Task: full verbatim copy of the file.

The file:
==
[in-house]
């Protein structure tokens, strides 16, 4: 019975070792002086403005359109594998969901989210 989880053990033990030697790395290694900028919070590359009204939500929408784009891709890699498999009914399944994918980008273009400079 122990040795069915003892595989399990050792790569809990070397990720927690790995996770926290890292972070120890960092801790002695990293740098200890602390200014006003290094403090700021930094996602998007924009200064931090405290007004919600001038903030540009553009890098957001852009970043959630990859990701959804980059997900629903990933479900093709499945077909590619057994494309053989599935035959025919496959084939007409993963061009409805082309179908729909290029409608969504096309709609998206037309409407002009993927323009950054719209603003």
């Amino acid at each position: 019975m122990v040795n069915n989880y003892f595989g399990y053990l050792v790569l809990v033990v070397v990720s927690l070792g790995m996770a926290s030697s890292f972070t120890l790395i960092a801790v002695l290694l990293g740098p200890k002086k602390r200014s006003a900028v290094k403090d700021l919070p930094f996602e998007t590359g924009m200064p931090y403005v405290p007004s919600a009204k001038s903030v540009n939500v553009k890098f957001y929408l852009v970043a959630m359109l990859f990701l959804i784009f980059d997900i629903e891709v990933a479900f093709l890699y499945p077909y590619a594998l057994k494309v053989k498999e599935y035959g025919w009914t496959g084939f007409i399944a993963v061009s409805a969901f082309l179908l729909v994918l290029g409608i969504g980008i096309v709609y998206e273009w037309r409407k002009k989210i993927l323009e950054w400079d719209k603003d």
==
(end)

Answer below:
[in-house]
């Protein structure tokens, strides 16, 4: 019975070792002086403005359109594998969901989210 989880053990033990030697790395290694900028919070590359009204939500929408784009891709890699498999009914399944994918980008273009400079 122990040795069915003892595989399990050792790569809990070397990720927690790995996770926290890292972070120890960092801790002695990293740098200890602390200014006003290094403090700021930094996602998007924009200064931090405290007004919600001038903030540009553009890098957001852009970043959630990859990701959804980059997900629903990933479900093709499945077909590619057994494309053989599935035959025919496959084939007409993963061009409805082309179908729909290029409608969504096309709609998206037309409407002009993927323009950054719209603003």
């Amino acid at each position: 019975m122990v040795n069915n989880y003892f595989g399990y053990l050792v790569l809990v033990v070397v990720s927690l070792g790995m996770a926290s030697s890292f972070t120890l790395i960092a801790v002695l290694l990293g740098p200890k002086k602390r200014s006003a900028v290094k403090d700021l919070p930094f996602e998007t590359g924009m200064p931090y403005v405290p007004s919600a009204k001038s903030v540009n939500v553009k890098f957001y929408l852009v970043a959630m359109l990859f990701l959804i784009f980059d997900i629903e891709v990933a479900f093709l890699y499945p077909y590619a594998l057994k494309v053989k498999e599935y035959g025919w009914t496959g084939f007409i399944a993963v061009s409805a969901f082309l179908l729909v994918l290029g409608i969504g980008i096309v709609y998206e273009w037309r409407k002009k989210i993927l323009e950054w400079d719209k603003d």